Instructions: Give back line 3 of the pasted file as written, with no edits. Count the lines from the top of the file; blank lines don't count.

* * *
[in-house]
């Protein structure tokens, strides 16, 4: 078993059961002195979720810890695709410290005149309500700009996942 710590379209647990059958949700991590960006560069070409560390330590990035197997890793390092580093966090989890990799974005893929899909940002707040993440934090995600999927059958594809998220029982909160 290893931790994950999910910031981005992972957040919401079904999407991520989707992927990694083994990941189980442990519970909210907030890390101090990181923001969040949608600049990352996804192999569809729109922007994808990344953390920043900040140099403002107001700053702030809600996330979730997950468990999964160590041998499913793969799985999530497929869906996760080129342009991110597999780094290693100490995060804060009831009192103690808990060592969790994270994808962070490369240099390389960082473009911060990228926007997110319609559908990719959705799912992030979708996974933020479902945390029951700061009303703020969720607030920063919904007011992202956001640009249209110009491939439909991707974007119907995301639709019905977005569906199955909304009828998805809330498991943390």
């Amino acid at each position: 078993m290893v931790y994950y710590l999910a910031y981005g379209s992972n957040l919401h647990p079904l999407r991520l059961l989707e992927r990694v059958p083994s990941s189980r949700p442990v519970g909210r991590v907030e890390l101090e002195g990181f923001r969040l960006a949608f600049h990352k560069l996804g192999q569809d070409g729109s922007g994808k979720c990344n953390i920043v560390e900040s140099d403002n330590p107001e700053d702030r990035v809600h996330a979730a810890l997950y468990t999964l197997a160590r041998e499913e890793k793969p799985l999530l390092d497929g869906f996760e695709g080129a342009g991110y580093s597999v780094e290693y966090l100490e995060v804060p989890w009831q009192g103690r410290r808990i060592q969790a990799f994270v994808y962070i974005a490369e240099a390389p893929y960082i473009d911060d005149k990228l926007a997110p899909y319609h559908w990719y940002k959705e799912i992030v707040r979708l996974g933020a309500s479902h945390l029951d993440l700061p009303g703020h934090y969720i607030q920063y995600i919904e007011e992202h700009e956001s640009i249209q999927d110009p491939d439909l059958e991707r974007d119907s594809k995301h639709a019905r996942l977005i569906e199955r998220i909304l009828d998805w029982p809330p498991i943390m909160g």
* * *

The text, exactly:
């Amino acid at each position: 078993m290893v931790y994950y710590l999910a910031y981005g379209s992972n957040l919401h647990p079904l999407r991520l059961l989707e992927r990694v059958p083994s990941s189980r949700p442990v519970g909210r991590v907030e890390l101090e002195g990181f923001r969040l960006a949608f600049h990352k560069l996804g192999q569809d070409g729109s922007g994808k979720c990344n953390i920043v560390e900040s140099d403002n330590p107001e700053d702030r990035v809600h996330a979730a810890l997950y468990t999964l197997a160590r041998e499913e890793k793969p799985l999530l390092d497929g869906f996760e695709g080129a342009g991110y580093s597999v780094e290693y966090l100490e995060v804060p989890w009831q009192g103690r410290r808990i060592q969790a990799f994270v994808y962070i974005a490369e240099a390389p893929y960082i473009d911060d005149k990228l926007a997110p899909y319609h559908w990719y940002k959705e799912i992030v707040r979708l996974g933020a309500s479902h945390l029951d993440l700061p009303g703020h934090y969720i607030q920063y995600i919904e007011e992202h700009e956001s640009i249209q999927d110009p491939d439909l059958e991707r974007d119907s594809k995301h639709a019905r996942l977005i569906e199955r998220i909304l009828d998805w029982p809330p498991i943390m909160g």